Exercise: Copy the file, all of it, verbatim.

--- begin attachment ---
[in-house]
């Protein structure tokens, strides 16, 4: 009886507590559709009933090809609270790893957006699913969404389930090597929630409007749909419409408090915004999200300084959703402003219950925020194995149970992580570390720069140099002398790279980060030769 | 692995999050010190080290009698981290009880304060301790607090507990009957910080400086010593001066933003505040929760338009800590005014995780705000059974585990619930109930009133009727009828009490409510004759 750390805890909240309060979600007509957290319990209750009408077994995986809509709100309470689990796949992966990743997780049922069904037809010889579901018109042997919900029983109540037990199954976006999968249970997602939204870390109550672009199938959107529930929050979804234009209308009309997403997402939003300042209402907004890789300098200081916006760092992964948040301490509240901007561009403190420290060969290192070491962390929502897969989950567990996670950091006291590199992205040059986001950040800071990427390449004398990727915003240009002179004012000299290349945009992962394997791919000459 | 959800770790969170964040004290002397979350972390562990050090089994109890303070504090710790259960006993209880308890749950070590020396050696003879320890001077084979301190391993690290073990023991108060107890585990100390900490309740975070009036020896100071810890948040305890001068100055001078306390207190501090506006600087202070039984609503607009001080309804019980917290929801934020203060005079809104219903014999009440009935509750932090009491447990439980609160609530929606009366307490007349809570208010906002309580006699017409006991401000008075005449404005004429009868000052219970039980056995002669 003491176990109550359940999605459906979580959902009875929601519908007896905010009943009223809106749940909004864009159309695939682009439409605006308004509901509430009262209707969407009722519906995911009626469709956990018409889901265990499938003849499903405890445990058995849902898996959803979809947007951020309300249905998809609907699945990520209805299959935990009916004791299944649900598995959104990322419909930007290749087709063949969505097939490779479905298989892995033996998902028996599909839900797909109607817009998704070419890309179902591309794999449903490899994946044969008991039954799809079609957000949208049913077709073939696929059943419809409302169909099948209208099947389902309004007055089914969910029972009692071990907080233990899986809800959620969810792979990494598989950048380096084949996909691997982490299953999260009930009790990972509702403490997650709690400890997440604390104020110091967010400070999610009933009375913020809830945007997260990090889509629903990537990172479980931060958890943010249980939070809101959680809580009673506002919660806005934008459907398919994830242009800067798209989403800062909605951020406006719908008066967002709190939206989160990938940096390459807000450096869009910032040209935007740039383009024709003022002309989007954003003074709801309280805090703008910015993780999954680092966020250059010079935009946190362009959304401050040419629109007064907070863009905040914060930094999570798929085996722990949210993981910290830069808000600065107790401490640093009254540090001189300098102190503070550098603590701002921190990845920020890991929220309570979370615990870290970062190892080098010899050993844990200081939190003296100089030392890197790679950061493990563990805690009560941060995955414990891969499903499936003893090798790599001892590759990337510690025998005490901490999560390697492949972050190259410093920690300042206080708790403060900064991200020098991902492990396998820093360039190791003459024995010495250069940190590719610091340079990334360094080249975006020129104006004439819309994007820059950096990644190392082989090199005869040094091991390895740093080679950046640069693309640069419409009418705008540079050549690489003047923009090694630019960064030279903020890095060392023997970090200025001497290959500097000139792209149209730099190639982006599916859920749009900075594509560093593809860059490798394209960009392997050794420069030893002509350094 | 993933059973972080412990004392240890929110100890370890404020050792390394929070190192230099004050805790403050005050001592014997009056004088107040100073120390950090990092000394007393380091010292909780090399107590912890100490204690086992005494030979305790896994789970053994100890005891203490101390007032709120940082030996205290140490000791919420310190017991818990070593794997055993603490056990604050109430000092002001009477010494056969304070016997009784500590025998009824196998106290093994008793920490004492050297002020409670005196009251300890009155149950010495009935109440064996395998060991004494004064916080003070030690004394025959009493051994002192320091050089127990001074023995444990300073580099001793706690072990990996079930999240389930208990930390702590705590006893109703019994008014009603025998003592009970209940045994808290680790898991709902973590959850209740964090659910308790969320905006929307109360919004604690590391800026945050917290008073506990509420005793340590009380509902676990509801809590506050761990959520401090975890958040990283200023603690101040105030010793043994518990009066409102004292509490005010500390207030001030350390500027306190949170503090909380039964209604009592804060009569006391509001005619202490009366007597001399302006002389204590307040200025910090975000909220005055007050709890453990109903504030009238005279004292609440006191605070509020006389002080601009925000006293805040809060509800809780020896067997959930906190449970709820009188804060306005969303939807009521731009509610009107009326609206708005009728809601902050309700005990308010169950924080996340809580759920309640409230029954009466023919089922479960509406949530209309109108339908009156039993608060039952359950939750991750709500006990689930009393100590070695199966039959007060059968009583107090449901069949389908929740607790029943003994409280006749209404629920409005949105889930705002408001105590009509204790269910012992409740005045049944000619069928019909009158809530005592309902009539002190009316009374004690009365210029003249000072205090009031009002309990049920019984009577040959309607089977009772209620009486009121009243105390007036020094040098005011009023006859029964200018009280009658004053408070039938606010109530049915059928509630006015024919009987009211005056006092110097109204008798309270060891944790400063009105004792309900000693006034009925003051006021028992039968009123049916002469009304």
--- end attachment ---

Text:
[in-house]
């Protein structure tokens, strides 16, 4: 009886507590559709009933090809609270790893957006699913969404389930090597929630409007749909419409408090915004999200300084959703402003219950925020194995149970992580570390720069140099002398790279980060030769 | 692995999050010190080290009698981290009880304060301790607090507990009957910080400086010593001066933003505040929760338009800590005014995780705000059974585990619930109930009133009727009828009490409510004759 750390805890909240309060979600007509957290319990209750009408077994995986809509709100309470689990796949992966990743997780049922069904037809010889579901018109042997919900029983109540037990199954976006999968249970997602939204870390109550672009199938959107529930929050979804234009209308009309997403997402939003300042209402907004890789300098200081916006760092992964948040301490509240901007561009403190420290060969290192070491962390929502897969989950567990996670950091006291590199992205040059986001950040800071990427390449004398990727915003240009002179004012000299290349945009992962394997791919000459 | 959800770790969170964040004290002397979350972390562990050090089994109890303070504090710790259960006993209880308890749950070590020396050696003879320890001077084979301190391993690290073990023991108060107890585990100390900490309740975070009036020896100071810890948040305890001068100055001078306390207190501090506006600087202070039984609503607009001080309804019980917290929801934020203060005079809104219903014999009440009935509750932090009491447990439980609160609530929606009366307490007349809570208010906002309580006699017409006991401000008075005449404005004429009868000052219970039980056995002669 003491176990109550359940999605459906979580959902009875929601519908007896905010009943009223809106749940909004864009159309695939682009439409605006308004509901509430009262209707969407009722519906995911009626469709956990018409889901265990499938003849499903405890445990058995849902898996959803979809947007951020309300249905998809609907699945990520209805299959935990009916004791299944649900598995959104990322419909930007290749087709063949969505097939490779479905298989892995033996998902028996599909839900797909109607817009998704070419890309179902591309794999449903490899994946044969008991039954799809079609957000949208049913077709073939696929059943419809409302169909099948209208099947389902309004007055089914969910029972009692071990907080233990899986809800959620969810792979990494598989950048380096084949996909691997982490299953999260009930009790990972509702403490997650709690400890997440604390104020110091967010400070999610009933009375913020809830945007997260990090889509629903990537990172479980931060958890943010249980939070809101959680809580009673506002919660806005934008459907398919994830242009800067798209989403800062909605951020406006719908008066967002709190939206989160990938940096390459807000450096869009910032040209935007740039383009024709003022002309989007954003003074709801309280805090703008910015993780999954680092966020250059010079935009946190362009959304401050040419629109007064907070863009905040914060930094999570798929085996722990949210993981910290830069808000600065107790401490640093009254540090001189300098102190503070550098603590701002921190990845920020890991929220309570979370615990870290970062190892080098010899050993844990200081939190003296100089030392890197790679950061493990563990805690009560941060995955414990891969499903499936003893090798790599001892590759990337510690025998005490901490999560390697492949972050190259410093920690300042206080708790403060900064991200020098991902492990396998820093360039190791003459024995010495250069940190590719610091340079990334360094080249975006020129104006004439819309994007820059950096990644190392082989090199005869040094091991390895740093080679950046640069693309640069419409009418705008540079050549690489003047923009090694630019960064030279903020890095060392023997970090200025001497290959500097000139792209149209730099190639982006599916859920749009900075594509560093593809860059490798394209960009392997050794420069030893002509350094 | 993933059973972080412990004392240890929110100890370890404020050792390394929070190192230099004050805790403050005050001592014997009056004088107040100073120390950090990092000394007393380091010292909780090399107590912890100490204690086992005494030979305790896994789970053994100890005891203490101390007032709120940082030996205290140490000791919420310190017991818990070593794997055993603490056990604050109430000092002001009477010494056969304070016997009784500590025998009824196998106290093994008793920490004492050297002020409670005196009251300890009155149950010495009935109440064996395998060991004494004064916080003070030690004394025959009493051994002192320091050089127990001074023995444990300073580099001793706690072990990996079930999240389930208990930390702590705590006893109703019994008014009603025998003592009970209940045994808290680790898991709902973590959850209740964090659910308790969320905006929307109360919004604690590391800026945050917290008073506990509420005793340590009380509902676990509801809590506050761990959520401090975890958040990283200023603690101040105030010793043994518990009066409102004292509490005010500390207030001030350390500027306190949170503090909380039964209604009592804060009569006391509001005619202490009366007597001399302006002389204590307040200025910090975000909220005055007050709890453990109903504030009238005279004292609440006191605070509020006389002080601009925000006293805040809060509800809780020896067997959930906190449970709820009188804060306005969303939807009521731009509610009107009326609206708005009728809601902050309700005990308010169950924080996340809580759920309640409230029954009466023919089922479960509406949530209309109108339908009156039993608060039952359950939750991750709500006990689930009393100590070695199966039959007060059968009583107090449901069949389908929740607790029943003994409280006749209404629920409005949105889930705002408001105590009509204790269910012992409740005045049944000619069928019909009158809530005592309902009539002190009316009374004690009365210029003249000072205090009031009002309990049920019984009577040959309607089977009772209620009486009121009243105390007036020094040098005011009023006859029964200018009280009658004053408070039938606010109530049915059928509630006015024919009987009211005056006092110097109204008798309270060891944790400063009105004792309900000693006034009925003051006021028992039968009123049916002469009304």